Last week, Randy Frisch walked into Uberflip’s Toronto office and realized there were just too many beer bottles piling up inside. As the COO of the company, Frisch could have asked his employees to clear them out, but that would take up a lot of valuable company time.

So instead, he turned to AskForTask Inc., a startup connecting askers (people who need jobs done) with taskers (people willing to do those jobs for a fee).

AskForTask has received a fair amount of press coverage in the last few months. The Toronto-based company originally focused on individuals doing tasks for each other – for example, delivering groceries, babysitting, and building Ikea furniture.

But now, it’s seeing more and more businesses adopting the platform to outsource odd jobs and one-off projects.

For example, Frisch is thinking about using the platform again, this time to find someone to do a small sales-related job. While Uberflip hasn’t done much outsourcing in the past, he said he’s anticipating posting a task to build a lead-generation list.

“I don’t really have someone who, that’s their job. I could ask someone, but I don’t want to take them off what they’re doing,” he says. “It’s kind of, where can I get the most value of my time and my team members.”

The startup began to entice businesses to use the platform when they saw Google Inc. posting a task on the site, hunting for people to help them set up a conference in Waterloo, Ont., back in October 2013. Now, roughly 40 per cent of the tasks posted on AskForTask are business-related, says Nicolina Savelli, AskForTask’s head of communications.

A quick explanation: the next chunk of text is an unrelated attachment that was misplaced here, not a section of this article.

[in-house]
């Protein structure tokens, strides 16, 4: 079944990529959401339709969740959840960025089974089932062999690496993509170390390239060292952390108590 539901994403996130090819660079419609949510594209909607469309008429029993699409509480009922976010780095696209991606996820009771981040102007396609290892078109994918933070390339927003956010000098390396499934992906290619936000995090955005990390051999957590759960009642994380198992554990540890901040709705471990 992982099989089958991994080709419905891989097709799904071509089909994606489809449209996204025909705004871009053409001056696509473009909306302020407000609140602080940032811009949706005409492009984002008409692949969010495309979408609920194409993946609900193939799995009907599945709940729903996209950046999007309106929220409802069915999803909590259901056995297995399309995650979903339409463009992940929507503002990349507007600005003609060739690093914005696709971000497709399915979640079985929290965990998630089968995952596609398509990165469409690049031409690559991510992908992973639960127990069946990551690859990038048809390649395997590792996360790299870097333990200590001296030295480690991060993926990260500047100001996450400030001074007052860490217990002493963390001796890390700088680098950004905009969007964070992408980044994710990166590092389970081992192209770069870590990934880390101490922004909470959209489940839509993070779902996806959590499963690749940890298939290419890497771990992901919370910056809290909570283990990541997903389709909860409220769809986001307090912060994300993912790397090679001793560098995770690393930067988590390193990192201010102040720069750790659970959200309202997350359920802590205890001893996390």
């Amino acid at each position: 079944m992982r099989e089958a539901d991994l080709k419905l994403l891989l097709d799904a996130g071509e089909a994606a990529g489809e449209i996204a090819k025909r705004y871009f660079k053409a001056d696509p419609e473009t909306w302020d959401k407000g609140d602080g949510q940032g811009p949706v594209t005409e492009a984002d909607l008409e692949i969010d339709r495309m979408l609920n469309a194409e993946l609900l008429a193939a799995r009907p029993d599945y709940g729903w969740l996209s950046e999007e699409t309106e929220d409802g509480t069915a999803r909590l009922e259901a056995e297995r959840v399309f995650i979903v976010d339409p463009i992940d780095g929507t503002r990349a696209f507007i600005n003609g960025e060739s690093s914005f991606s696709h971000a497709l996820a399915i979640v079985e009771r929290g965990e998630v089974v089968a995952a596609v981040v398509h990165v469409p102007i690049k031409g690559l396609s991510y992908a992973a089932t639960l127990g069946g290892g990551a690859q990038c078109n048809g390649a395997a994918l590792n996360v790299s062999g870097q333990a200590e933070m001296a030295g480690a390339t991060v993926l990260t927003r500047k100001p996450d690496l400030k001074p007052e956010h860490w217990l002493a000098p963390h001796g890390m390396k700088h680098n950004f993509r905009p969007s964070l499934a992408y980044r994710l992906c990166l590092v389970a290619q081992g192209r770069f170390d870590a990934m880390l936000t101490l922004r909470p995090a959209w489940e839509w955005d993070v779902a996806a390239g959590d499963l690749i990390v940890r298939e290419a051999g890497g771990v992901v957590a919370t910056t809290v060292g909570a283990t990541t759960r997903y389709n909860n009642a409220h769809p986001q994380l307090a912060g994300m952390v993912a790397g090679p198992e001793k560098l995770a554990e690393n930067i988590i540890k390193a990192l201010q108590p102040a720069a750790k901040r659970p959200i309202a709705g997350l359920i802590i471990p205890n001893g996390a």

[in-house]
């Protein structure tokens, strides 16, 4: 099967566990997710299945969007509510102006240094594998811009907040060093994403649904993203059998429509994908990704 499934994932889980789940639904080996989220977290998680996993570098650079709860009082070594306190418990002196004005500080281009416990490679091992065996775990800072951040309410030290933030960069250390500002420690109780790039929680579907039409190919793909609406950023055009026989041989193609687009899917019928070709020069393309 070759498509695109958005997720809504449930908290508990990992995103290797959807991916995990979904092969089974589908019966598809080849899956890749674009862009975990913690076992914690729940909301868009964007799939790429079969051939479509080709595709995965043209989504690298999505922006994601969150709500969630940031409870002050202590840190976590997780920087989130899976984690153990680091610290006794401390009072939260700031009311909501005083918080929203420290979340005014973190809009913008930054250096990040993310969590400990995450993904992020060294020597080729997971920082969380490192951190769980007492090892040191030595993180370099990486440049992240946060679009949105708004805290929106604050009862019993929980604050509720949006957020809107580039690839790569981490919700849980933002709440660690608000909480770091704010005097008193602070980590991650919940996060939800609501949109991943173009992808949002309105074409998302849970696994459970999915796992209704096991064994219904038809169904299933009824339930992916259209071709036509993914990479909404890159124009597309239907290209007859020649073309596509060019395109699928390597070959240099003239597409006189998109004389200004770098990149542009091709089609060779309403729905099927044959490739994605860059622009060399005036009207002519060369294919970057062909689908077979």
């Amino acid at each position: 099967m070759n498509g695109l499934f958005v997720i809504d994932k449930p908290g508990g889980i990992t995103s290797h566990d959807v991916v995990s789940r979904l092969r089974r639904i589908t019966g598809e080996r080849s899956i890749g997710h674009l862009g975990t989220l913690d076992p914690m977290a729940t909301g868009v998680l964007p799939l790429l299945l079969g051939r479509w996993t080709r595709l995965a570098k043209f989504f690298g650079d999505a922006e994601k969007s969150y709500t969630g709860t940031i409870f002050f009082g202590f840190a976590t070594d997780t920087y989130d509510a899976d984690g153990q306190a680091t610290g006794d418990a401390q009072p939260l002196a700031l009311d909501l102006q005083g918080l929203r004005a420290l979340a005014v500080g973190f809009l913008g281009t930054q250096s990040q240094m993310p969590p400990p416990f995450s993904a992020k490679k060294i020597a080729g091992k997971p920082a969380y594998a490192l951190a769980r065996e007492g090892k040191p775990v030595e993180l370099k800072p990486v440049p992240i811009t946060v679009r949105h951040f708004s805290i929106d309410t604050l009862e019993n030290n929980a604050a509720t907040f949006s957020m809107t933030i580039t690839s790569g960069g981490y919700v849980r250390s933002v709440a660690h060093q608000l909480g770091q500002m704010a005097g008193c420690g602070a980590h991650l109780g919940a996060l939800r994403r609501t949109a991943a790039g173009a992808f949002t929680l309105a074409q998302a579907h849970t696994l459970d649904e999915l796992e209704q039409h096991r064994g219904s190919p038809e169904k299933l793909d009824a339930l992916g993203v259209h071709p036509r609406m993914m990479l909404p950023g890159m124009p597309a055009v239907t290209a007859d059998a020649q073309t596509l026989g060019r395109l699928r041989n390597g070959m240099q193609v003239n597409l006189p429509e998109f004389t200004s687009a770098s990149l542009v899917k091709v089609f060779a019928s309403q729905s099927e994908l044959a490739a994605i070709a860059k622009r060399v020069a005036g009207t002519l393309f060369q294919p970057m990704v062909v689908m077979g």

For Savelli, AskForTask fits perfectly into the concept of the sharing economy, where people rent each other’s products and services by leveraging the Internet to make connections both online and offline.

“It’s basically finding those tasks that don’t require a whole fleet of people, or a whole new role within the company,” she says. “They can just quickly outsource somebody to do that … so they can go from San Francisco to Toronto and do business from anywhere in the world.”

While most tasks posted to the platform are seeking people to come to an office or workplace, she adds the company is envisioning askers posting virtual tasks as well. For example, someone might use file-sharing to ask taskers to proofread an essay, or to do graphic design work. Doing small projects like these might also be a great way for students, recent graduates, and anyone looking to break into a field to gain some exposure.

For Frisch, using AskForTask is another way of making the daily grind more efficient.

“You need to focus on your core and rely on those around you. We take that approach for very strategic tasks to our business … we rely on other technology platforms,” he says.

“To me, it’s no different with something like this. It’s human capital at the end of the day and rather than bringing someone in to focus on beer bottle pickup or building out a somewhat remedial list, I’d rather have someone focus on content creation and business development.”

Last month, the startup netted $500,000 of seed round funding. The money’s gone towards a new office, growing the team from seven employees to 16, and attending trade shows and exhibitions to promote the company. AskForTask’s next move is to launch its mobile app at the end of April.

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